The Mental Capacity Act 2005 (MCA) code of practice is under review but progress is being checked by a lack of civil service capacity, a minister has confirmed.
Campaigners have long been calling for a review of the code, which sets out how social workers and other practitioners should implement the MCA, in order to take account of case law and provide more detailed practice guidance.
No formal review has been announced by the government. However, in evidence to the House of Lords committee examining the implementation of the MCA, justice minister Lord McNally said civil servants had started reviewing the code but that there was a lack of capacity to make quick progress.
“In a department [the Ministry of Justice] that has taken 25% cuts since 2010 and has lost in total some 20,000 staff, action this day is not the easiest thing for civil servants who are working under extreme pressure on a wide number of fronts,” he said.
McNally said MoJ officials were giving priority to a parallel reform of the Office of the Public Guardian (OPG), which is responsible for registering and monitoring attorneys and deputies who take decisions on behalf of people who lack the capacity to do so. These reforms, the consultation on which have just closed, cover reducing bureaucracy for people applying for lasting powers of attorney, providing more services online and reforming the OPG’s supervision of deputies to deal with a large increase in caseloads.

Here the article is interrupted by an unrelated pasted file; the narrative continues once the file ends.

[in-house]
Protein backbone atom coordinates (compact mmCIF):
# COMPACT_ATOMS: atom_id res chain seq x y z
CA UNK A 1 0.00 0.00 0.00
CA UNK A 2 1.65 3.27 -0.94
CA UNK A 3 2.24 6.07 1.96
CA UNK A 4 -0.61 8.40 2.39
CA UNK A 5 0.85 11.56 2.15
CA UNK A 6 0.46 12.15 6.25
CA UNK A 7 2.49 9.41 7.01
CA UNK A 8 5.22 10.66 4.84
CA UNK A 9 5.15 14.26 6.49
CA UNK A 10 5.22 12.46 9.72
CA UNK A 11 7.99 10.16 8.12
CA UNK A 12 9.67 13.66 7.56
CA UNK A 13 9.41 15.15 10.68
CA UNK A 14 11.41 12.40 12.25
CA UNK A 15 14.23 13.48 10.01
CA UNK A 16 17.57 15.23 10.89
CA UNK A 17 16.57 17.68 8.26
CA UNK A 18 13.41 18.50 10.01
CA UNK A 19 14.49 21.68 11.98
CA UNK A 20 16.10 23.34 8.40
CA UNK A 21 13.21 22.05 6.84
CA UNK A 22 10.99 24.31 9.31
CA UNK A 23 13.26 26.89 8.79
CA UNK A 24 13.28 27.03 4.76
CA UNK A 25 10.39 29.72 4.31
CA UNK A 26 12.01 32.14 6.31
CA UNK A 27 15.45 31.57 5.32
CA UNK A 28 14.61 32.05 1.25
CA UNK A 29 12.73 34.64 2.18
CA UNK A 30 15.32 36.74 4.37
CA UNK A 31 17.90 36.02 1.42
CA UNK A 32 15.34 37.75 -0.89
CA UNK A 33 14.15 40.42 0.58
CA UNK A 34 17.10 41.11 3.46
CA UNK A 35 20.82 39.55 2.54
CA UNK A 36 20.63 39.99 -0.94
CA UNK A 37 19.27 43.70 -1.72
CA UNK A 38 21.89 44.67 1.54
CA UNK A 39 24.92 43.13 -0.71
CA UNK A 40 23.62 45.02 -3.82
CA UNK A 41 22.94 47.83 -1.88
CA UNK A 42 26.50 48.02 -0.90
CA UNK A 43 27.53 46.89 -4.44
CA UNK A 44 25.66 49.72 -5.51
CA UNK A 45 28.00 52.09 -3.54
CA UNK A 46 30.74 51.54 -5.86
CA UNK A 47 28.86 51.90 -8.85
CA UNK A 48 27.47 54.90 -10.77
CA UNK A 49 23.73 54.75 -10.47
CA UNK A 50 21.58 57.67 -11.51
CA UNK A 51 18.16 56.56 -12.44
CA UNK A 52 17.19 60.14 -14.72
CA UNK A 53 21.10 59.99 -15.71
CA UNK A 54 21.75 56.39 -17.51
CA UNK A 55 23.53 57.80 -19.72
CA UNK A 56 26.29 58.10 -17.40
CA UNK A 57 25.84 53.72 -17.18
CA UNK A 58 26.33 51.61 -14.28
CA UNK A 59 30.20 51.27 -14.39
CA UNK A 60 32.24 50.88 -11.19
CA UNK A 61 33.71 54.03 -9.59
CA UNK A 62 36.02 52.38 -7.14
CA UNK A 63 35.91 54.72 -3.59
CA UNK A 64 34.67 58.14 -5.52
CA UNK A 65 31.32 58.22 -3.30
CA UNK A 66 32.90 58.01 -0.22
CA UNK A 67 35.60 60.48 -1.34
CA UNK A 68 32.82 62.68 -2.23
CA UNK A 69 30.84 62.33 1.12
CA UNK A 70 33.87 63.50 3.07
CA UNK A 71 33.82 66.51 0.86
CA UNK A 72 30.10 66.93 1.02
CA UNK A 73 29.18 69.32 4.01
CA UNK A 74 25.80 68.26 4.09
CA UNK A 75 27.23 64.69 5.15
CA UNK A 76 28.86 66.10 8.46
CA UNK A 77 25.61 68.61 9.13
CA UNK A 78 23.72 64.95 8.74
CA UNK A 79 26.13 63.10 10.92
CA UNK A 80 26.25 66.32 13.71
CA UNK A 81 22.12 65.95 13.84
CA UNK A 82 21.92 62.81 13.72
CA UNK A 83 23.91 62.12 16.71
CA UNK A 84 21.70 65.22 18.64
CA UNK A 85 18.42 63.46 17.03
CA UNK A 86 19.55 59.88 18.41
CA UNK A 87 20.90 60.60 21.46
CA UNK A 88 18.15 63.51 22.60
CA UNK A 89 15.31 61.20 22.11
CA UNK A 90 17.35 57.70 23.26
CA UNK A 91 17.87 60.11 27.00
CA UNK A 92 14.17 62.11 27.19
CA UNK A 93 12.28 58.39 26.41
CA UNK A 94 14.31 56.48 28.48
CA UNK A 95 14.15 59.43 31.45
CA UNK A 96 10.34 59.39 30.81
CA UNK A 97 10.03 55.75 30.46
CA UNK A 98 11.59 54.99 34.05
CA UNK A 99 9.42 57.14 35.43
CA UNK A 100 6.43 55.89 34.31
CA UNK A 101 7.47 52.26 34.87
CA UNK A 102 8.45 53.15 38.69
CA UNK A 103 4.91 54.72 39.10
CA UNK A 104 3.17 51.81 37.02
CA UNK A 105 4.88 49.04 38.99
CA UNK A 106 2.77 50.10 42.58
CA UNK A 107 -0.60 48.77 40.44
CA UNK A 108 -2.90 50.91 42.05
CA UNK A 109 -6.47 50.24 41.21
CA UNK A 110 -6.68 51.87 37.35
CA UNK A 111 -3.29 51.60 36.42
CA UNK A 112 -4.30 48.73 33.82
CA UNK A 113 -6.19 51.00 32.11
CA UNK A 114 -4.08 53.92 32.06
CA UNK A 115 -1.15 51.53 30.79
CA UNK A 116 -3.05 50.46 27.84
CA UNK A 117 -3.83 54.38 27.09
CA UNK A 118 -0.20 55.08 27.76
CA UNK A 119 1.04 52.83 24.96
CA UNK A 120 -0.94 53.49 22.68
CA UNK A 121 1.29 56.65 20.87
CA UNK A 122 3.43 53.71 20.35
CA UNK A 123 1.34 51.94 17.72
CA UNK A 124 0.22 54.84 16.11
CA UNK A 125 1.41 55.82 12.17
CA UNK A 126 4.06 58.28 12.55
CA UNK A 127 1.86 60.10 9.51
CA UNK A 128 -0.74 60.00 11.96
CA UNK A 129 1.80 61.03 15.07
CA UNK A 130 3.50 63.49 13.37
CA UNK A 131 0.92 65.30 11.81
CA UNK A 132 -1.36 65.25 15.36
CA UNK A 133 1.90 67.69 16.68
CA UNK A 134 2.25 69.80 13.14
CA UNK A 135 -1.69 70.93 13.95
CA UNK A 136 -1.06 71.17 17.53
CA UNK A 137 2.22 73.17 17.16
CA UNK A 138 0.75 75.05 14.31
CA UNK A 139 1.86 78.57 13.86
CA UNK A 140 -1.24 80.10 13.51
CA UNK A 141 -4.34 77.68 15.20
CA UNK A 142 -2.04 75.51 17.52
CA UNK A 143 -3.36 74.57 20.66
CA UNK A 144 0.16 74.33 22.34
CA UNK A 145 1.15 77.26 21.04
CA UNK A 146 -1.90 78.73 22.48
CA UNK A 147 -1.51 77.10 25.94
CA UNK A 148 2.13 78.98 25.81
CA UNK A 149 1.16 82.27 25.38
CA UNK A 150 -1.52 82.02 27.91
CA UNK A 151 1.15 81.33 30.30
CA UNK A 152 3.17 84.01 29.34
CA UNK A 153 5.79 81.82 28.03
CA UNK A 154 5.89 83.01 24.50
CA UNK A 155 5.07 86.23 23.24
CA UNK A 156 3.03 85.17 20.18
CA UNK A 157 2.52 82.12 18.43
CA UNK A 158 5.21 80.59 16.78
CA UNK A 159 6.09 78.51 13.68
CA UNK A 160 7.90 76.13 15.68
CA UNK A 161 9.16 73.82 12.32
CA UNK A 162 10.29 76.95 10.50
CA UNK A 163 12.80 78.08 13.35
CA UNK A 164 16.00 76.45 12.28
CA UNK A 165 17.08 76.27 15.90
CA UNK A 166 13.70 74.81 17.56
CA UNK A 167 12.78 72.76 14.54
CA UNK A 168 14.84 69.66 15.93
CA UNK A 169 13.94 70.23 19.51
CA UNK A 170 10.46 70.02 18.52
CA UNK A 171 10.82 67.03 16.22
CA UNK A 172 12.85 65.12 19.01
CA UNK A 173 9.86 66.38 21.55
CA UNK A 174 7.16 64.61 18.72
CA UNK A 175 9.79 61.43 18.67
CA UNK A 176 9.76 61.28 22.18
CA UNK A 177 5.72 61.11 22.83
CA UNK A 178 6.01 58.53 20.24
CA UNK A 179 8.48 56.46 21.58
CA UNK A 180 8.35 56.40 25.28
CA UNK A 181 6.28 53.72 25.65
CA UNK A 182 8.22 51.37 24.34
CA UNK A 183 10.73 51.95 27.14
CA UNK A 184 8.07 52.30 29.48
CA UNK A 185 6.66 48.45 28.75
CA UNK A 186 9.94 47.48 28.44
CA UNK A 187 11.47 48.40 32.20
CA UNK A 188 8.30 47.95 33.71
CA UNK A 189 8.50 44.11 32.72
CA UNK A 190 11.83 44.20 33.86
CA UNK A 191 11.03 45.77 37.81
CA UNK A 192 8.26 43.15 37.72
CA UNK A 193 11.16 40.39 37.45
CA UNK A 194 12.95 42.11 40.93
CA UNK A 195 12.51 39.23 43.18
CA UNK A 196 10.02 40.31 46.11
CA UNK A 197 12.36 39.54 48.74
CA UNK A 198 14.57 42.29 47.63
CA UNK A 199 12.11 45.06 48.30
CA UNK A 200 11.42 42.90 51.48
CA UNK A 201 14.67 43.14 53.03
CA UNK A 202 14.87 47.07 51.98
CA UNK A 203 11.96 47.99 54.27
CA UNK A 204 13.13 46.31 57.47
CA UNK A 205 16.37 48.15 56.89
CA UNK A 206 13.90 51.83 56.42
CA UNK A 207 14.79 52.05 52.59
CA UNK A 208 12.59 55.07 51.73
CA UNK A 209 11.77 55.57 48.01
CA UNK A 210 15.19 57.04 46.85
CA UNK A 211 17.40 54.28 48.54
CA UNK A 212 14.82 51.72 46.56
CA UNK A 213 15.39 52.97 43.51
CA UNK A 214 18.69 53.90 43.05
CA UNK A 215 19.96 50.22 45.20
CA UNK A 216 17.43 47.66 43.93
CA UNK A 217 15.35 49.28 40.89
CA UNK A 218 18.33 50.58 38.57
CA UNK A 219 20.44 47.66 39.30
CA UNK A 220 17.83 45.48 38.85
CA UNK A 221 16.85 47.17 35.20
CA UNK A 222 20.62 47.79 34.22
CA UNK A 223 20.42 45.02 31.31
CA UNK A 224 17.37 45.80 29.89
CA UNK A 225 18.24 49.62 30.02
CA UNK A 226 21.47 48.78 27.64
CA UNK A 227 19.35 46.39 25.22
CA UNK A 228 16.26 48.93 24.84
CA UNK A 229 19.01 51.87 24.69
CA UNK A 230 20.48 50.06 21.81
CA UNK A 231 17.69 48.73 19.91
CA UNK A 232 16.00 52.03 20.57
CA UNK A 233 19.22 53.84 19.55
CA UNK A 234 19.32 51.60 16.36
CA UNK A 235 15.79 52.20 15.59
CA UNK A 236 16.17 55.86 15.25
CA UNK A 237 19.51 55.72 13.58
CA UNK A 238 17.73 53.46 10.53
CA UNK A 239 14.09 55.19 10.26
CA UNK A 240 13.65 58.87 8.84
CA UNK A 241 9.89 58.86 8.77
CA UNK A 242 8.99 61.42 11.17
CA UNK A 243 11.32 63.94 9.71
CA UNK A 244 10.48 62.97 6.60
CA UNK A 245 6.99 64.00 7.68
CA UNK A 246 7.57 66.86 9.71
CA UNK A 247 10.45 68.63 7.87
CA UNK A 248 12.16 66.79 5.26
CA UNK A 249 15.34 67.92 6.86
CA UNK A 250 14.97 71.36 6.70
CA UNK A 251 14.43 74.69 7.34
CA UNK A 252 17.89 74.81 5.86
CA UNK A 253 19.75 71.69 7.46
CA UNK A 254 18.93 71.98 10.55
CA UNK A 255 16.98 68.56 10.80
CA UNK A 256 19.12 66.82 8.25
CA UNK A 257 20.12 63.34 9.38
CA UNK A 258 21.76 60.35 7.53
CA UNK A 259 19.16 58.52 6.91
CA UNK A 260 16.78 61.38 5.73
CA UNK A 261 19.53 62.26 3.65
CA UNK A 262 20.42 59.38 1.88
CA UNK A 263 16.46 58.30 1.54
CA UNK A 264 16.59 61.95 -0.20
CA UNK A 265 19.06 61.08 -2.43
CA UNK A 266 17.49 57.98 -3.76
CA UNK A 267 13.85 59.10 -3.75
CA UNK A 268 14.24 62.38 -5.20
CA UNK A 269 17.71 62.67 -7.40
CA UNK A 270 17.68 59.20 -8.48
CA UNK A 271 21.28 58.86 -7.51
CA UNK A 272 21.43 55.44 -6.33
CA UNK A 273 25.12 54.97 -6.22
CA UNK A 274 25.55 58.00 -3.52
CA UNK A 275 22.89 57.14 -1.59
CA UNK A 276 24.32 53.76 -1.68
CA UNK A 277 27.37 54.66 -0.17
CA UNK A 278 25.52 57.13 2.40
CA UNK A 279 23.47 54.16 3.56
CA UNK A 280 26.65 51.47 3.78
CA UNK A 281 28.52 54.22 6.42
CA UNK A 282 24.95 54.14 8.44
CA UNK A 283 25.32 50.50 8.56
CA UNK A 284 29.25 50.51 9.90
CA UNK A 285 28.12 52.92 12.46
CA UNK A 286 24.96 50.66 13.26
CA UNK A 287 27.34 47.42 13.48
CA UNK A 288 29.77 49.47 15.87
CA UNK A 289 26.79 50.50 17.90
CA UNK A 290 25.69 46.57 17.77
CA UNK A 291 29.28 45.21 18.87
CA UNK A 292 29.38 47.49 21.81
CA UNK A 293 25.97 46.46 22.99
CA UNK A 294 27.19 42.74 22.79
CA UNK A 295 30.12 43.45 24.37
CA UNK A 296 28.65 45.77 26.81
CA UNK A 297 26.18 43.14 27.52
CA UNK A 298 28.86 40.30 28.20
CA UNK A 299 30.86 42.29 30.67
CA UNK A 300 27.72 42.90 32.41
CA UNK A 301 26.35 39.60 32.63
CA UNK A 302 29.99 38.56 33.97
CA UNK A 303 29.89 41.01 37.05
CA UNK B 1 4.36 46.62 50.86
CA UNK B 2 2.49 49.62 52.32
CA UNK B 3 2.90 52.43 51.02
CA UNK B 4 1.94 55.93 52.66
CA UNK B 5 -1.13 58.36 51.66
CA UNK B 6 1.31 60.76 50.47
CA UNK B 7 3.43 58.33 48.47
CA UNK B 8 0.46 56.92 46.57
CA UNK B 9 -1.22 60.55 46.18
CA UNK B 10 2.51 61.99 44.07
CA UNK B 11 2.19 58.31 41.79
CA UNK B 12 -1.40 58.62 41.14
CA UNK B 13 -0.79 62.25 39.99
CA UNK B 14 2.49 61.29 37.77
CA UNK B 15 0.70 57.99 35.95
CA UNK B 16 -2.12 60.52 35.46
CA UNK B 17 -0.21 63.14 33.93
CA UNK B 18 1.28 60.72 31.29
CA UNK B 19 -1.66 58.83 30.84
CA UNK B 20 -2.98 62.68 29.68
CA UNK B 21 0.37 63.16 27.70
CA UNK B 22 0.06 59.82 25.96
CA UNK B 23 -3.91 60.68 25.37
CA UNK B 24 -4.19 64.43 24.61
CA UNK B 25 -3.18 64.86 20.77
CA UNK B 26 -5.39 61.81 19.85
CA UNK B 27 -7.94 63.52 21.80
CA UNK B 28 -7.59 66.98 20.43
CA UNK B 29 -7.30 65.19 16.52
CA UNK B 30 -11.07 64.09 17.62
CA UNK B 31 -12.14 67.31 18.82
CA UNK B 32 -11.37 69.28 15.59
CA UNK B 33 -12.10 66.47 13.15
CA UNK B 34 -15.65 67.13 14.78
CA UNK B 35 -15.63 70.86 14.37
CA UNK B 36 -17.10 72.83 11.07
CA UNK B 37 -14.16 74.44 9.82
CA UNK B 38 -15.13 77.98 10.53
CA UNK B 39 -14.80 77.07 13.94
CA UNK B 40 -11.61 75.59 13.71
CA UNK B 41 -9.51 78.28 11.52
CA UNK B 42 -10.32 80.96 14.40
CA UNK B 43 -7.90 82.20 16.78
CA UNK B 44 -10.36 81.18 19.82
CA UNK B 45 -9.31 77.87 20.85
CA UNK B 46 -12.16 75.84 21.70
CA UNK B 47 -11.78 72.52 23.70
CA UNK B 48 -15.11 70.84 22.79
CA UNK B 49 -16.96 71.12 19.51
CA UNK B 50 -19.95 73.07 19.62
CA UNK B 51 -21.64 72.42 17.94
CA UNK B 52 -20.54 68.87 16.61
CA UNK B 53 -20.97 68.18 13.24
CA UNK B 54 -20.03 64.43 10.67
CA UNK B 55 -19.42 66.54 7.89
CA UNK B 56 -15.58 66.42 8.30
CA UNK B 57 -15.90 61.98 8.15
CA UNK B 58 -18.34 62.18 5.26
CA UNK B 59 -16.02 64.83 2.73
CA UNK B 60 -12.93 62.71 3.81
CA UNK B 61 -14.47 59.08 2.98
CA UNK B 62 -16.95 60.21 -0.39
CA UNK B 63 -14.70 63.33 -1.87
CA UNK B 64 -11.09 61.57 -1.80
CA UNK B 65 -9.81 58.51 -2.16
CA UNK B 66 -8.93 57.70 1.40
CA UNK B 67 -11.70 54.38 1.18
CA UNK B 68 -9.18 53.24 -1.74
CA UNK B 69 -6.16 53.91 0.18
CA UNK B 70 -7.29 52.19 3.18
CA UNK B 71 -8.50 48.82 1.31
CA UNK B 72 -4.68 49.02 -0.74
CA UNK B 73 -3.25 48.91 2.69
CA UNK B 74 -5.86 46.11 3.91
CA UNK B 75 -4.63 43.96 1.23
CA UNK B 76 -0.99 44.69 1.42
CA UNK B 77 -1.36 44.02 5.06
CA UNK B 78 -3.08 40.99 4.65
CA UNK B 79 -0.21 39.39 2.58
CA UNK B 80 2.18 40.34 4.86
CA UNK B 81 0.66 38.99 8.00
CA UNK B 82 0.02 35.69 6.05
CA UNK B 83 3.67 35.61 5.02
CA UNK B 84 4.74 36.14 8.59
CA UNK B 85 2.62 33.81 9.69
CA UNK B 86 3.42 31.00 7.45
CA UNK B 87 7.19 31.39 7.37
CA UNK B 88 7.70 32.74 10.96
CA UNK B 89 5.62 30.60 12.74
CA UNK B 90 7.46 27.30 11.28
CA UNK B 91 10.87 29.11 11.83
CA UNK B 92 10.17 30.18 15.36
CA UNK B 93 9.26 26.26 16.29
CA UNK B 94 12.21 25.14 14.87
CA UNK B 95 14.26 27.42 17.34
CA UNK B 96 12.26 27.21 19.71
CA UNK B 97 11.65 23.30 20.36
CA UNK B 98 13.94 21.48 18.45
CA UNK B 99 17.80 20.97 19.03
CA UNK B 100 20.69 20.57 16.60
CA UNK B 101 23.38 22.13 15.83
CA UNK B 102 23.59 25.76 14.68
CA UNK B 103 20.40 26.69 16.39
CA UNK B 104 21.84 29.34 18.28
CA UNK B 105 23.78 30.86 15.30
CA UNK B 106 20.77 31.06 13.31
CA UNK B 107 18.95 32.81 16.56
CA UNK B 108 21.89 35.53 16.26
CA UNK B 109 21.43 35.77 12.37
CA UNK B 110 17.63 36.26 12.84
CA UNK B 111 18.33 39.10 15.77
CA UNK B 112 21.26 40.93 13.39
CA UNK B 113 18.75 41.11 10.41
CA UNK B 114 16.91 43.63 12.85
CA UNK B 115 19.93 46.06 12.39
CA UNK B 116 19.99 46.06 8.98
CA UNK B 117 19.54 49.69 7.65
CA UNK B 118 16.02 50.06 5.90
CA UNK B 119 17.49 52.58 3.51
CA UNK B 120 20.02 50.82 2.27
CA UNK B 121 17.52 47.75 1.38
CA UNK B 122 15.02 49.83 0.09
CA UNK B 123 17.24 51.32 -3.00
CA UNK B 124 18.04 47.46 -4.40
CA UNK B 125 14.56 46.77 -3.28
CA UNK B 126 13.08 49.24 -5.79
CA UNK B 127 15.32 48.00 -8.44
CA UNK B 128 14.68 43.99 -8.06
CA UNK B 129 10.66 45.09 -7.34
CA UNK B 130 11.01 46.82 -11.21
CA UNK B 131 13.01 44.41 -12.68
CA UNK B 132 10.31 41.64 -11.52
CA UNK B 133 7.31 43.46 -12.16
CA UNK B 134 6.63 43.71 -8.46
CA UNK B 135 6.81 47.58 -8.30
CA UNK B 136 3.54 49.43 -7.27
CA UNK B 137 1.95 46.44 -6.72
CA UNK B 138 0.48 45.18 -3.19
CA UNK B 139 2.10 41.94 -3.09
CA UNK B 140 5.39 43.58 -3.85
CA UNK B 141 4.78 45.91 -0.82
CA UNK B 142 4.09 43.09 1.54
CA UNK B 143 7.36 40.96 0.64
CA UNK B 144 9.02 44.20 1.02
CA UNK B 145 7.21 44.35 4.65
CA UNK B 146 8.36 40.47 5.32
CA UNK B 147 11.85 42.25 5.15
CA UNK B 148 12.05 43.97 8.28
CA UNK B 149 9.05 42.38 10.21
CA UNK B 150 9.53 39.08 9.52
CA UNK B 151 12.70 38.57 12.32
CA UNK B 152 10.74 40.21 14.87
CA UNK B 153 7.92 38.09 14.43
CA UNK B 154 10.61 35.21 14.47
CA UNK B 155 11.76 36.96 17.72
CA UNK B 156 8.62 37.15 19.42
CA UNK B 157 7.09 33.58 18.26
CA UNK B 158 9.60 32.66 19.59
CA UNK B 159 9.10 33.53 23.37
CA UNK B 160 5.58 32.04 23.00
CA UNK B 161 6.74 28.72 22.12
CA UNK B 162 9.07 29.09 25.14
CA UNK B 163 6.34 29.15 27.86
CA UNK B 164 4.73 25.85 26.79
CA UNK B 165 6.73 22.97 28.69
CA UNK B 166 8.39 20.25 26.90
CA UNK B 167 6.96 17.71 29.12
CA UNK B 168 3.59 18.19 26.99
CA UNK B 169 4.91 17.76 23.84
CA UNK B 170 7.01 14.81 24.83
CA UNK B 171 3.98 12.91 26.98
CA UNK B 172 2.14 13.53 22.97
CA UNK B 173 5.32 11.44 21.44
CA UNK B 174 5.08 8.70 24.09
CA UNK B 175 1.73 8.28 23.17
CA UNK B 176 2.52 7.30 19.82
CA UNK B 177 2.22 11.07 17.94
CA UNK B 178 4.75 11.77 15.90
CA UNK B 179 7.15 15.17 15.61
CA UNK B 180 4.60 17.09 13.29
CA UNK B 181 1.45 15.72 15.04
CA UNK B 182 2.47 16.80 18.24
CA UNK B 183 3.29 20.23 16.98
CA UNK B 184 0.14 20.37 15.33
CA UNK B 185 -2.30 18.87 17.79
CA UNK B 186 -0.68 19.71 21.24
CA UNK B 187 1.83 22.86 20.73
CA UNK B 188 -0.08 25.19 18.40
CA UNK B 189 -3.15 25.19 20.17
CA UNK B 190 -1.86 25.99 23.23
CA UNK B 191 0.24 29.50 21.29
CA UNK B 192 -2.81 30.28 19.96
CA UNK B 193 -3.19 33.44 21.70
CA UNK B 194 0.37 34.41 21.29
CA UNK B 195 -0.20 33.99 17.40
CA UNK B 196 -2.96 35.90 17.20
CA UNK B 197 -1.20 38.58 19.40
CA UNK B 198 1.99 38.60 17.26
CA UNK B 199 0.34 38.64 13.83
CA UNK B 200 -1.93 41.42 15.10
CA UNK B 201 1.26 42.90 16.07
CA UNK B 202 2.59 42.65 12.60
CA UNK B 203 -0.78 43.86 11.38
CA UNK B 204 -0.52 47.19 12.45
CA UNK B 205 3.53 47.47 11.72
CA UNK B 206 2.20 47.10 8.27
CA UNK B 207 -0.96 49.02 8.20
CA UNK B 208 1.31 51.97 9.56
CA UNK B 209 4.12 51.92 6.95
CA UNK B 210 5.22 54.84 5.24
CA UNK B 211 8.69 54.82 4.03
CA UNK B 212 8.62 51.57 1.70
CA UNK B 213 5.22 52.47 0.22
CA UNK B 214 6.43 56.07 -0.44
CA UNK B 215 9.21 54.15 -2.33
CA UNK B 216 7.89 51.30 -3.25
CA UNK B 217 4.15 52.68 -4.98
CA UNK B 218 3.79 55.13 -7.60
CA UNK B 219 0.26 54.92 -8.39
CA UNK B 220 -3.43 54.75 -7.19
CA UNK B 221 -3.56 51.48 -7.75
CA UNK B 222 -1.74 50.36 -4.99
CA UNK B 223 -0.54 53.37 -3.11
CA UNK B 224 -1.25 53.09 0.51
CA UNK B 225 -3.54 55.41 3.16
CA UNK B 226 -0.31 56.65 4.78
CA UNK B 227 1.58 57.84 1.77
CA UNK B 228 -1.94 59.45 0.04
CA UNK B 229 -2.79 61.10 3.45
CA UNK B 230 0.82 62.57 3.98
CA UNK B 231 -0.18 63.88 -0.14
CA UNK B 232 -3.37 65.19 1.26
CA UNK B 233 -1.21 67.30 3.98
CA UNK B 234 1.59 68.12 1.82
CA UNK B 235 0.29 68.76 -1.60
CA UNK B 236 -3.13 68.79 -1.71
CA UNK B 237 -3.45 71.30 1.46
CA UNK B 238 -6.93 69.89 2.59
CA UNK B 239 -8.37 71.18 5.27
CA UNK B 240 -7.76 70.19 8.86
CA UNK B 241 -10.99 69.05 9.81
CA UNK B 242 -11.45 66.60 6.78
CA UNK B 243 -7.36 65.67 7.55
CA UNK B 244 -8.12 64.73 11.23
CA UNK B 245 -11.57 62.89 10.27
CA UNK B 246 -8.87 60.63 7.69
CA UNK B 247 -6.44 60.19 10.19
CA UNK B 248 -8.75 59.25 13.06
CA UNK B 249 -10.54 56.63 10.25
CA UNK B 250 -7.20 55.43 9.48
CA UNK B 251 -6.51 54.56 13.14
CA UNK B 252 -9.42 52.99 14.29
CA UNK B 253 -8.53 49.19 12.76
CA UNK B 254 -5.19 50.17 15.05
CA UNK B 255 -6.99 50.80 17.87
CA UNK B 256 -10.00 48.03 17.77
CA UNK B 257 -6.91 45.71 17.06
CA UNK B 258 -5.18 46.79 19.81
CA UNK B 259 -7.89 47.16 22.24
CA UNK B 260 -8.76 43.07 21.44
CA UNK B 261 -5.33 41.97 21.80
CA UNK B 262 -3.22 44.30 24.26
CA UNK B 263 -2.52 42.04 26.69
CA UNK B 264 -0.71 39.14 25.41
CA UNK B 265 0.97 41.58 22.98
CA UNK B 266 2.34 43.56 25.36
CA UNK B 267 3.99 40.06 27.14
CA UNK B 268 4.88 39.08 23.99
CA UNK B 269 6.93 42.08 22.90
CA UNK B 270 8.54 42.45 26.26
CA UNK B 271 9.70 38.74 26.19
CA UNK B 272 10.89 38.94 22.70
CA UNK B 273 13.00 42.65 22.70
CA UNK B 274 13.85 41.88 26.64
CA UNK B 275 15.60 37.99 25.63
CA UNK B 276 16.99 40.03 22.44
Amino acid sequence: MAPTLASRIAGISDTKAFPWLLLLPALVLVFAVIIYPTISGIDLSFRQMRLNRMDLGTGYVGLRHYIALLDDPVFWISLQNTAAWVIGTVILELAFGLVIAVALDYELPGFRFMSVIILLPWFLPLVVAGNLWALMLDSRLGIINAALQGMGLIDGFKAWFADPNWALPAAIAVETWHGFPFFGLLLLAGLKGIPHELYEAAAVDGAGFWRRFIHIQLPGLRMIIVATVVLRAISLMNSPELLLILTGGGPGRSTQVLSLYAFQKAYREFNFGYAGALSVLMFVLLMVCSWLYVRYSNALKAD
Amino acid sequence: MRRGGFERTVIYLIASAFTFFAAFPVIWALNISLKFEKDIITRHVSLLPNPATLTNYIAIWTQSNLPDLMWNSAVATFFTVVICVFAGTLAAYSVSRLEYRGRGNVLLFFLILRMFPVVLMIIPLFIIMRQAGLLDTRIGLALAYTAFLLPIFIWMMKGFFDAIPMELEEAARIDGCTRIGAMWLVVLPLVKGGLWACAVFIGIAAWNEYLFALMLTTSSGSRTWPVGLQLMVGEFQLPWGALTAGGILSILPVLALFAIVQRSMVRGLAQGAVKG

Review of MCA code underway
On the review of the MCA code, McNally said work was underway but he could not give a date for its completion, though he suggested that the House of Lords inquiry may bring it forward.
Also giving evidence, care and support minister Norman Lamb said the separate Deprivation of Liberty Safeguards (Dols) code of practice may also be reviewed in the light of a forthcoming Supreme Court judgement. In October, the court heard two cases – P&Q v Surrey County Council and P v Cheshire West and Chester Council – that hinge on what constitutes a deprivation of liberty and its judgement is expected to be far-reaching.
Lamb also said that the Department of Health had not ruled out extending the Dols to supported living arrangements. The system, under which councils must authorise and monitor deprivations of liberty in care of people who lack capacity to make decisions about their support or accommodation, currently applies only to care homes, hospitals and hospices.
While Lamb said there were no immediate plans to extend it to supported living, he added: “I am conscious that we are aiming, particularly with learning disabilities, to effect a significant shift towards supported living in the community. There has already been a dramatic shift in that direction, but we want it to go further. As numbers increase further, should we look again? That is a question on which we should be prepared to keep an open mind.”
Lamb also said that a steering group had been set up by the DH to examine the effectiveness of the implementation of the MCA.
“I think that there is a recognition that there is still a long way to go in embedding this legislation in the lives of the people whom it is supposed to protect and to whom it is supposed to give rights.”
Improve your Mental Capacity Act and Dols practice
For the latest MCA and Dols case law and practice advice and to network with your peers, register for a place at Community Care’s conference on the topic, in London on 19 March 2014.